Form 1095 FAQs - ACA Reporting & Employee Benefits Compiance
If you are struggling with ACA reporting forms 1095 and 1094, you’re not alone. Form 1095 is the first new major tax form to be introduced in the U.S. in more than 70 years, making it a significant source of concern for many employers.
Rest assured, with the new deadline of March 31st, 2016 to distribute 1095 forms to your employees, you still have time, but you do need to get moving. And since the arrival of the forms in the mail may raise questions, we recommend that you proactively reach out to your workforce to help them understand what they'll be receiving.
Here are just a few of the more commonly asked questions we’ve been fielding. Please don’t hesitate to reach out for more comprehensive answers on these and any other questions you might have.
Q: What deadlines do I need to meet?
A: On December 28, 2015 the IRS extended the due dates as follows: Distribute 1095 forms to employees (March 31, 2016), File 1095 forms with the IRS (May 31, 2016 for paper, June 30, 2016 for electronic filing).
Q: How many types of 1095 forms are there?
A: There are three. The 1095-A form is provided by insurance companies to anyone who receives coverage from a health care exchange. The 1095-B form is provided by employers with less than 50 FTEs who offer self-funded health coverage, and the 1095-C form is provided by employers with 50 or more FTEs.
Q: Can employees file their tax returns without their 1095 form(s)?
A: Absolutely, and we encourage you to proactively let your employees know this. If you are looking for some help with how best to message this, give us a call. We have a library of best-practice communications at your disposal.
Q: What is the difference between form 1095-C and 1094-C?
A: The main difference between these forms is that the 1095-C provides information about health insurance and is sent to both employees and the IRS, while the 1094-C acts as a cover sheet about the 1095-C and is sent only to the IRS.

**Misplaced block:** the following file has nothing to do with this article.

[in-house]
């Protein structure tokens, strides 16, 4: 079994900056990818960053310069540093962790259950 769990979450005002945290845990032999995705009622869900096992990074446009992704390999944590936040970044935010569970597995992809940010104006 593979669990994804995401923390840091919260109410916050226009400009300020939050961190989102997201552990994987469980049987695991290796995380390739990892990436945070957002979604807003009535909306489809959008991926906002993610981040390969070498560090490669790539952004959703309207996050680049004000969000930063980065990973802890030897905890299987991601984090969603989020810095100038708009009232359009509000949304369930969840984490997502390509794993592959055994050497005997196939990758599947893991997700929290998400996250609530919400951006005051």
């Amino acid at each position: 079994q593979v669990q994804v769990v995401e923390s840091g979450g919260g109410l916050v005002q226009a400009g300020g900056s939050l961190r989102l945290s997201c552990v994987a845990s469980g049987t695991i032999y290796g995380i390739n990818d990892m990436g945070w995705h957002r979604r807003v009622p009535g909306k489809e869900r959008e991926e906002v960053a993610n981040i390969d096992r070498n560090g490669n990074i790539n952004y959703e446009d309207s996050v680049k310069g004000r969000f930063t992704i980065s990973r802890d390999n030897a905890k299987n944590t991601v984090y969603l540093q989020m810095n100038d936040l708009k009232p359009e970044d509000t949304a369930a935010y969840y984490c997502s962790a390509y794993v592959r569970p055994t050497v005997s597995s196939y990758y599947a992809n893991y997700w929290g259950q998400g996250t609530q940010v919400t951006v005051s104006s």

Q: Which of my employees should be sent a 1095-C form?
A: If you are an employer with 50 or more FTEs, than all employees eligible for coverage should get a 1095-C, regardless of whether they actually participated in your health plan.
Q: Which of my employees should be sent a 1095-B form?
A: If you are an employer with less 50 FTEs who provides self-funded health coverage, than all employees who accepted coverage should get a 1095-B. (Unlike form 1095-C, you need not send it to anyone who declined coverage.)
Q: Can I file my forms on paper or must I do so electronically?
A: Employers with fewer than 250 forms to send to the IRS can file paper 1095-C forms, accompanied by a paper 1094-C. They can also file electronically. Employers with 250 or more forms MUST transmit the information electronically.
Q: Are any employers free from filing 1095-B and 1095-C forms?
A: Yes. Employers who are exempt from the employer mandate, under the ACA (less than 50 FTEs) do not have to file, providing they either did not offer insurance to their employers, or they only offered fully-insured plans.
We hope these FAQs have been helpful but they are admittedly just a start. Please don’t hesitate to reach out for more comprehensive answers on these and any other questions you might have. As part of our standard services, we have ACA compliance experts ready to lend a hand with both English and Spanish marketing communication materials you can use to explain these new tax forms to your employees. We can also help guide you through the steps required to complete and file these forms with the IRS.